In Figure 2 we report the incoherent structure factors S (Q,ω) as a functions of energy transfer h ω for selected momentum transfer Q, measured and calculated from the M D simulations trajectories. In both systems the agreement with experiment is remarkable, assessing the ability of the simulations to reproduce the picosecond dynamics of the protein. In agreement with previous INS data collected at lower resolution (Refer to Reference 4), the molten globule has a broader quasi-elastic spectra compared to the native state, which indicates that the protein atoms are more mobile in the M G state. The additional motion is large enough to be detected at the length scale probed by the D C S spectrometer, i.e., in the range 3 to 60 .

To investigate the relationship between the structure of the protein and the motion of its side chains, we have used the M D trajectories to follow the motion of these side chains quantitatively. Figure 3 reports the fluctuations per residue along the backbone for the native and the molten globule states, as a function of residue. These correspond to the 100p s root-mean-square amplitudes of motion of the backbone atoms, averaged over the simulation trajectories. First for the native state, the backbone fluctuations appear to correlate with the secondary structure of the protein, showing much smaller amplitudes in the α - helix and β - sheet regions. For the molten globule state, a significant increase in the protein fluctuation amplitudes is observed, in agreement with the broadening of the I N S spectra.

Figure 3 shows clearly that most of the additional motion occurs in the region of the protein that unfolds, i.e., the β - domain. The results indicate also that the motion of the side chains is by no means homogeneous. Differences in amplitudes up to 10 folds are observed between parts of the proteins, regardless of exposure to the solvent.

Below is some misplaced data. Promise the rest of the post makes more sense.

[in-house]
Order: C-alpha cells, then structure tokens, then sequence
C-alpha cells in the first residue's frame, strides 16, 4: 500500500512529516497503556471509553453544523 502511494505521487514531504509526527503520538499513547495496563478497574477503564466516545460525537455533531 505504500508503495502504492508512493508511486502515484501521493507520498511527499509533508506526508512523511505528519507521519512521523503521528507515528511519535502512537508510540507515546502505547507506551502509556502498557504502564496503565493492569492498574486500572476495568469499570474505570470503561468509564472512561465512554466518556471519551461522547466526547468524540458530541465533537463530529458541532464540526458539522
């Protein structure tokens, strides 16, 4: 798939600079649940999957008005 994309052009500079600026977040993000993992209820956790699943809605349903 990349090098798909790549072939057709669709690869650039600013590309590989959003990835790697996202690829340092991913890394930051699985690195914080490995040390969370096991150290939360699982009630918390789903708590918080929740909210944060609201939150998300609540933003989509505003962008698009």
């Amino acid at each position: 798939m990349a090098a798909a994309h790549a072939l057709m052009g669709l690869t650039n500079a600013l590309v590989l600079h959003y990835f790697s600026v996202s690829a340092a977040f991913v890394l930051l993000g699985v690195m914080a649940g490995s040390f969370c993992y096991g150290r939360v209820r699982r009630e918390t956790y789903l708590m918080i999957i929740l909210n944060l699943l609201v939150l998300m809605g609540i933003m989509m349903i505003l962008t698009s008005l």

The M D study of the dynamics of partially folded states of the protein should in principle be extended to explore a large portion of the conformational space, i.e., be extended to a large ensemble of non-native conformers. At any rate, the present results, though limited, combined with neutron experiments are believed to capture the essence of the structural and dynamical changes taking place as the protein partially unfolds. They demonstrate the utility of the M D simulations for qualitatively elucidating the dynamical behavior of native and non-native proteins at the atomic level.

References

[1] M. Tarek, G. J. Matryna, and D. J. Tobias, J. Amer. Chem. Soc. 122, 10450 (2000).

[2] M. Tarek and D. J. Tobias, Biophys. J. 79, 3244 (2000).

[3] J. Baum et al., Biochemistry, 28, 7 (1989).

[4] Z. Bu et al., J. Mol. Biol. 301, 525 (2000).

Authors

M. Tarek
N I S T Center for Neutron Research
National Institute of Standards and Technology
Gaithersburg, MD 20899-8562
 and
Center for Molecular Modeling and
Department of Chemistry, University of Pennsylvania
Philadelphia, PA 19103

D. J. Tobias
Department of Chemistry
University of California
Irvine, CA 92697-632

Z. Bu and D. A. Neumann
N I S T Center for Neutron Research
National Institute of Standards and Technology
Gaithersburg, MD 20899-8562